Master's Degree

After earning a college degree in criminal justice, most students decide to enter the workforce. They want to take the knowledge they have gained over the past four years and begin fighting crime. Most entry to mid-level criminal justice jobs will require you to have a bachelor's degree. At some point in your career, you may decide that you want to advance even further. You may want to become the head of the local crime lab or manage a team of federal agents. You have plenty of experience, but need to gain more technical and theoretical knowledge. So, you decide to earn a master's degree.

Most people will earn a master's degree in criminal administration or criminology. A criminal administration master's degree focuses on investigations, procedures, and forensics. A criminology master's degree is geared more towards ethics, rehabilitation, prevention, and the behavioral science aspect of the field. A master's degree usually takes between one to two years to complete, depending on the program and school you attend. If a college or university offers a bachelor's degree program in criminal justice, they will typically offer a master's program too.


Potential students need to have successfully completed an undergraduate degree to be considered for a master's program. Most schools require that degree be earned from an accredited university. Schools will also exam your undergraduate GPA to make sure it meets their minimum standards. They may exclude the general education classes you took during your first two years and only look at your GPA in core criminal justice classes.

Some schools will require you to pass the GRE or GMAT. These standardized tests are similar to the ACT and SAT you had to take to be accepted into an undergraduate program. The tests do not measure your criminal justice knowledge. They measure the general knowledge you gained throughout college. Each school determines the tests scores it will accept.

Schools often require you to have some sort of criminal justice work experience. This experience will help you get the most out of the program. Letters of recommendation detailing your abilities may be required. A brief statement explaining why you should be considered for the program may also be part of the application process.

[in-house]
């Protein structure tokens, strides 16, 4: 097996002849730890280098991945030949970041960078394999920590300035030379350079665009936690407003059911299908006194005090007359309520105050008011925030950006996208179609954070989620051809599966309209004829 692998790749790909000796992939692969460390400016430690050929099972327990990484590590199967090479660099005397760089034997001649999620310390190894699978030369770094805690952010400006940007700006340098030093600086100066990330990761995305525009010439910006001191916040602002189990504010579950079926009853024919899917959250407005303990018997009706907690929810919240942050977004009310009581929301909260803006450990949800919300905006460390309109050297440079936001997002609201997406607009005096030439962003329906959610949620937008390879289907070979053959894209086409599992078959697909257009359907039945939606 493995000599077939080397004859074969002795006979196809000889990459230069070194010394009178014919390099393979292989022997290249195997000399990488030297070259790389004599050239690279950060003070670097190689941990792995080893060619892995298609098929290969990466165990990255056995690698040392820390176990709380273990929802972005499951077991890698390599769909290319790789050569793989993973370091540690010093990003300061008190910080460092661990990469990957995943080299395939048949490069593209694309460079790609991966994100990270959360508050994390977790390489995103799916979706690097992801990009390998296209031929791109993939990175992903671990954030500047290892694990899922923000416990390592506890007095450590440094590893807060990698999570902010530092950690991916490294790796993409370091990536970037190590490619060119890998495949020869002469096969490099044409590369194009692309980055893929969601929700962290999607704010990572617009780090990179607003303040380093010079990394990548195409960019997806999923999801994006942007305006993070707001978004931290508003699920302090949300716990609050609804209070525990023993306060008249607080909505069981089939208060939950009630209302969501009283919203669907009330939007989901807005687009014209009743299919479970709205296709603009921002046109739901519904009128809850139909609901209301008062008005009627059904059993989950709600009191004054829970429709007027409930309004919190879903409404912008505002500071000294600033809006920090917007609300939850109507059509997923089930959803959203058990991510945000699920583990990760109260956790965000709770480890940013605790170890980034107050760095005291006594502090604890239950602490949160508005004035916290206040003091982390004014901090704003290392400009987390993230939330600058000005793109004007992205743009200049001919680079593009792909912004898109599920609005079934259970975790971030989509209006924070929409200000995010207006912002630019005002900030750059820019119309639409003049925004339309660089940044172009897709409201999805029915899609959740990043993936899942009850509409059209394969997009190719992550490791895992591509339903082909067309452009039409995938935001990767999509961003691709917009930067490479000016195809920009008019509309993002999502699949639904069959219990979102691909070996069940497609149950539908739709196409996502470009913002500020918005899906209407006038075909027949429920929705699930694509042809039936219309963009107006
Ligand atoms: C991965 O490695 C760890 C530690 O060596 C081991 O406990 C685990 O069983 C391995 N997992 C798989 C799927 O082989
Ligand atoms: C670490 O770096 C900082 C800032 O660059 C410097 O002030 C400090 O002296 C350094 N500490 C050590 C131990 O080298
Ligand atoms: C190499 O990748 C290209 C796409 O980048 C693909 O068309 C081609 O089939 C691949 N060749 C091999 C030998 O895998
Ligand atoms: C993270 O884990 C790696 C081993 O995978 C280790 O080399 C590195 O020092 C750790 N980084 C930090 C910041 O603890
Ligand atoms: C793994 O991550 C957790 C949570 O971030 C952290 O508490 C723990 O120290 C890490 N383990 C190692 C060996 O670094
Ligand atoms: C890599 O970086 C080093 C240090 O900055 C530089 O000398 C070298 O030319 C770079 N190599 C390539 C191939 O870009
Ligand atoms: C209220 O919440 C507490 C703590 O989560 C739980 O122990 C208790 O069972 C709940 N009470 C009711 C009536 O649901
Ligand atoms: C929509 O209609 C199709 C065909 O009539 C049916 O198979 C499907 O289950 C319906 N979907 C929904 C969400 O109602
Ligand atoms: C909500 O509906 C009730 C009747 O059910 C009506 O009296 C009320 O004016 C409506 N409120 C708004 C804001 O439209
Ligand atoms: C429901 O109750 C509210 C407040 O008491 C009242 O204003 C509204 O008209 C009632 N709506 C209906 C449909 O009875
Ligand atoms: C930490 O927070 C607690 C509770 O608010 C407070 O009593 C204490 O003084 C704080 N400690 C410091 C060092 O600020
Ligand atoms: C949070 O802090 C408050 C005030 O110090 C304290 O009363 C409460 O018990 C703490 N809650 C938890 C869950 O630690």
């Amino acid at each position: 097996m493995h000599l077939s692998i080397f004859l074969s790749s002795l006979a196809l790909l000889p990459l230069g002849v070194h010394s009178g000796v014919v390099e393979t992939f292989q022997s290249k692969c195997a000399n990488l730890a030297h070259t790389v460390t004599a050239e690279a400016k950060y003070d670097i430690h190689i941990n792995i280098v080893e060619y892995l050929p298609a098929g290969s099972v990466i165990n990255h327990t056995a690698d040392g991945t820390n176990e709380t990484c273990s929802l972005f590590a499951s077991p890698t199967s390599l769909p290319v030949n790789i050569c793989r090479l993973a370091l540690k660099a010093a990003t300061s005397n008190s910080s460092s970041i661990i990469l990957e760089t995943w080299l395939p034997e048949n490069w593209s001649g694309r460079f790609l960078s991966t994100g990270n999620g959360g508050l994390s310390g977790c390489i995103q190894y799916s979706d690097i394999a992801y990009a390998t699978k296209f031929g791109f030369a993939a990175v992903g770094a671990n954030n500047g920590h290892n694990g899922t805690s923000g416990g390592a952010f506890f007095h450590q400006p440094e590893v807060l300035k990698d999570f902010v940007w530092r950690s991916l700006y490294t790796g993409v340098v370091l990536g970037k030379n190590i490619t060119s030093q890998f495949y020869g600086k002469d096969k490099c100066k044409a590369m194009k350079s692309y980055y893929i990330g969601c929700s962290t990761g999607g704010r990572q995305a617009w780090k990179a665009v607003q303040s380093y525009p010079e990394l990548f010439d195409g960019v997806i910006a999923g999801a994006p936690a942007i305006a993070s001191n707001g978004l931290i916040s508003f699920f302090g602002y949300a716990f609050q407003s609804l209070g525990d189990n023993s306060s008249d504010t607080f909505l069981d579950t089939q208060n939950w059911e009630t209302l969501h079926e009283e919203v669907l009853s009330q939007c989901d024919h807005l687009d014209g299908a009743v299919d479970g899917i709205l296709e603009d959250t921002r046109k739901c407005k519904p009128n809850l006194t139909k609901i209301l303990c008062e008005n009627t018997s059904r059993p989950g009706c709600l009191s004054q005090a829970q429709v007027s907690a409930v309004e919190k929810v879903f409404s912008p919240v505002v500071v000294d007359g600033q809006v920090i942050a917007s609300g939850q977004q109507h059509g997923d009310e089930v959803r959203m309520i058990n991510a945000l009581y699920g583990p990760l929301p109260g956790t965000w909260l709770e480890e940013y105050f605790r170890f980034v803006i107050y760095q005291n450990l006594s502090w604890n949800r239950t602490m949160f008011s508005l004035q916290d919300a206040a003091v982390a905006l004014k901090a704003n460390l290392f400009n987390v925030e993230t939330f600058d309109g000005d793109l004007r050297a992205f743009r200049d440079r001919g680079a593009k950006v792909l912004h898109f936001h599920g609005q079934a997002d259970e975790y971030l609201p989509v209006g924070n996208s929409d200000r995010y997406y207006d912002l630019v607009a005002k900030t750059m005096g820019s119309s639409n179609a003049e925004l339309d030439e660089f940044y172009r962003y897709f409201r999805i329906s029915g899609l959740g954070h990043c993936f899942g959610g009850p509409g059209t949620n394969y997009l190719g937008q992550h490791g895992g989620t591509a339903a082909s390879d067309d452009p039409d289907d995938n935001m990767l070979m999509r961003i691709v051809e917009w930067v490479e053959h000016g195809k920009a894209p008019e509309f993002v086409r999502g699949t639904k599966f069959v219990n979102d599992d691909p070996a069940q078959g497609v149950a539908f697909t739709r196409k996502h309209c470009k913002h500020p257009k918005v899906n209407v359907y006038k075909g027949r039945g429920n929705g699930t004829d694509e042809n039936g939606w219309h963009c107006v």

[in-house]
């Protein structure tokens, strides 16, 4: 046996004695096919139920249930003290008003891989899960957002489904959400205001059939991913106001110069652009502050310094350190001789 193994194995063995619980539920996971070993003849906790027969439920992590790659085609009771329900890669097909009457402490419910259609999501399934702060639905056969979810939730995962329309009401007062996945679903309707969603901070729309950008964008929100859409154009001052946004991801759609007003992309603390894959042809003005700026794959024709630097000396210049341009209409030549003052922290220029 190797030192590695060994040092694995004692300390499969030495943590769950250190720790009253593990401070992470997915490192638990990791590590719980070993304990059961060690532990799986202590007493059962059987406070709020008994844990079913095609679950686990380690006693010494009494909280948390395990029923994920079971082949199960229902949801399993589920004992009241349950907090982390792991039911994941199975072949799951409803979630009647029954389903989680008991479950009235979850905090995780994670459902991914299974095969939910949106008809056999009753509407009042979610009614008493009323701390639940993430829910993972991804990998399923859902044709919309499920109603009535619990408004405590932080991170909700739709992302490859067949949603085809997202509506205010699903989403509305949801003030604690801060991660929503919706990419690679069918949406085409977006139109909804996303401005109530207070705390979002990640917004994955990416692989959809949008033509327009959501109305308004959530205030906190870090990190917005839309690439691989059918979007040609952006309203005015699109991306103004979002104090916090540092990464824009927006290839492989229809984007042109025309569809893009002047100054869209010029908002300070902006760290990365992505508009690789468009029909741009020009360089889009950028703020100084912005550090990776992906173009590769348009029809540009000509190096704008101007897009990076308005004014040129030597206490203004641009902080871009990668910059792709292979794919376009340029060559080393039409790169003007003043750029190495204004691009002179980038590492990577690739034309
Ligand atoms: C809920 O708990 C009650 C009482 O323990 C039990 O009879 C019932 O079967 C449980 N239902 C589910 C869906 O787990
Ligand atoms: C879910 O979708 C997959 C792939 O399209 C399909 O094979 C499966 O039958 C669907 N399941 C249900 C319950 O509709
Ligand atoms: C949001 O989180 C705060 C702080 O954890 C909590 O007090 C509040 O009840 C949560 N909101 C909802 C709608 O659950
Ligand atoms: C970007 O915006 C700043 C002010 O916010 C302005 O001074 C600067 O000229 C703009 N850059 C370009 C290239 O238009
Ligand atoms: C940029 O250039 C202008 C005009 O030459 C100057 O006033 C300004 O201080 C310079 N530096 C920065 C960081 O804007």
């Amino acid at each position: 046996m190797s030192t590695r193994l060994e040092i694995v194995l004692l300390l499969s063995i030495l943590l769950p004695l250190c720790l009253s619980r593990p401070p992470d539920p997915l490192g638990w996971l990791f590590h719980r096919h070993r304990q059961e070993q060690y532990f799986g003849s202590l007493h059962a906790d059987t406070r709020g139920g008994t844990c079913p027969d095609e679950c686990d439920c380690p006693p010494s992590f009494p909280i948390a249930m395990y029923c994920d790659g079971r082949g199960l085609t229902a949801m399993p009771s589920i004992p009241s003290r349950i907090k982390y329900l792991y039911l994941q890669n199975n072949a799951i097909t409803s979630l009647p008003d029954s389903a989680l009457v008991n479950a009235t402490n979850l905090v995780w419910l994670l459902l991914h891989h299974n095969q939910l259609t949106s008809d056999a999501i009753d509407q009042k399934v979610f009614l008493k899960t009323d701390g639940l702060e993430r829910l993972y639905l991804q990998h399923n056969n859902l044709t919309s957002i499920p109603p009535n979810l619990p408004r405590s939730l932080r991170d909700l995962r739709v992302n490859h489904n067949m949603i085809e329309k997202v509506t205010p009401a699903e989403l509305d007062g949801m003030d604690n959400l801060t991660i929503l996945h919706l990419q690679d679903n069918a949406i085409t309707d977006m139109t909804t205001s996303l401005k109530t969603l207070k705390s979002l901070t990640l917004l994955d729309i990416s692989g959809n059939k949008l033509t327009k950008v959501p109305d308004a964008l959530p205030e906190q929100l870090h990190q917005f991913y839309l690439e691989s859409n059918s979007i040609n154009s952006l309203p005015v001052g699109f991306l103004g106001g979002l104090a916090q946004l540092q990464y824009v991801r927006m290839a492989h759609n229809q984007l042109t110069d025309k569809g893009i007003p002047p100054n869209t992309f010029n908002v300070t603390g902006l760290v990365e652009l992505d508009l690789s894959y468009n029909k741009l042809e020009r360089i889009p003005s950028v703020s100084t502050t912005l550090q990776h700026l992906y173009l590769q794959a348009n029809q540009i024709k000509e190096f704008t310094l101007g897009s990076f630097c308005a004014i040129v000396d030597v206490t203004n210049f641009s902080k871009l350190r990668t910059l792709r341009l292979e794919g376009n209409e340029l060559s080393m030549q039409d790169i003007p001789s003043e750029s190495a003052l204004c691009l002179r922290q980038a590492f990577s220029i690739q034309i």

Depending on the school that you attend, you may be required to take a few refresher classes in Math and English as part of the overall program. Then the majority of your time will focus on criminal justice topics. These classes may be delivered through lectures, seminars, and directed study. Some schools also offer internships or graduate assistantships as part of their programs.

Criminal administration programs offer classes on current issues in law enforcement, theoretical approaches to criminal behavior, research methods, public administration, and other specialized topics. Criminology programs teach classes on quantitative analysis, evaluation research, and criminological theory.

Pros and Cons of a Master's Degree

The biggest advantage of earning a master's degree is the increase in job opportunities and income potential. The U.S. Census Bureau has determined that people with master's degrees can anticipate earning $500,000 more throughout their lifetimes than those with bachelor's degrees. The knowledge and experience you gain with a master's degree makes you more eligible for managerial positions and promotions.

Master's degrees are expensive and take time to earn. Programs can exceed $20,000 a year just for tuition. Plus, you will have to take time out of your schedule to attend classes, study, and complete class projects. Not all criminal justice jobs require a master's degree. If you want to become the county sheriff, experience is much more important than an advanced college degree. However, if you want to become the head of a crime lab, a master's degree may be invaluable. Take the time to think through why you want to earn an advanced degree. Make sure you will be able to get a return on your investment based on your career goals.

Last Updated: 04/29/2014